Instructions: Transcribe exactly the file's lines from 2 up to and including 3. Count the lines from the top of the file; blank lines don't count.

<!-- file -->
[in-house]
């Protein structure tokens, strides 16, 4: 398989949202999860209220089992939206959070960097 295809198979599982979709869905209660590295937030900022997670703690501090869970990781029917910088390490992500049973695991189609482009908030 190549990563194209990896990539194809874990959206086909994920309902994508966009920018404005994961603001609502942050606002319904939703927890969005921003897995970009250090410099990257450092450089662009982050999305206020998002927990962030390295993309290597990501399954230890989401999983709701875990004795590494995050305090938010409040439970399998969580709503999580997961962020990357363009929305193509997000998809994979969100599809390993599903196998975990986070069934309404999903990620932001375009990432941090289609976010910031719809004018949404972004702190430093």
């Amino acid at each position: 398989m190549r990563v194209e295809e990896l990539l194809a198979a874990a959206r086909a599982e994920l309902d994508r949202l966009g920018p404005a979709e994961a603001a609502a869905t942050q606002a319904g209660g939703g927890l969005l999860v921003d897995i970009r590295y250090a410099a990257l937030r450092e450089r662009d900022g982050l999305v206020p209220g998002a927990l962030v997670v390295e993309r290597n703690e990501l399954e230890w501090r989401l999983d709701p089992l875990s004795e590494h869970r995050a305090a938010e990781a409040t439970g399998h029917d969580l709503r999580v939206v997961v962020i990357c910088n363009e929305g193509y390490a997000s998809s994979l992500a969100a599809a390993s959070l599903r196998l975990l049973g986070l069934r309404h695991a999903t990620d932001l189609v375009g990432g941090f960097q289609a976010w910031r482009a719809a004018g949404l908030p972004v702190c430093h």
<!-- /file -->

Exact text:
């Protein structure tokens, strides 16, 4: 398989949202999860209220089992939206959070960097 295809198979599982979709869905209660590295937030900022997670703690501090869970990781029917910088390490992500049973695991189609482009908030 190549990563194209990896990539194809874990959206086909994920309902994508966009920018404005994961603001609502942050606002319904939703927890969005921003897995970009250090410099990257450092450089662009982050999305206020998002927990962030390295993309290597990501399954230890989401999983709701875990004795590494995050305090938010409040439970399998969580709503999580997961962020990357363009929305193509997000998809994979969100599809390993599903196998975990986070069934309404999903990620932001375009990432941090289609976010910031719809004018949404972004702190430093």
């Amino acid at each position: 398989m190549r990563v194209e295809e990896l990539l194809a198979a874990a959206r086909a599982e994920l309902d994508r949202l966009g920018p404005a979709e994961a603001a609502a869905t942050q606002a319904g209660g939703g927890l969005l999860v921003d897995i970009r590295y250090a410099a990257l937030r450092e450089r662009d900022g982050l999305v206020p209220g998002a927990l962030v997670v390295e993309r290597n703690e990501l399954e230890w501090r989401l999983d709701p089992l875990s004795e590494h869970r995050a305090a938010e990781a409040t439970g399998h029917d969580l709503r999580v939206v997961v962020i990357c910088n363009e929305g193509y390490a997000s998809s994979l992500a969100a599809a390993s959070l599903r196998l975990l049973g986070l069934r309404h695991a999903t990620d932001l189609v375009g990432g941090f960097q289609a976010w910031r482009a719809a004018g949404l908030p972004v702190c430093h």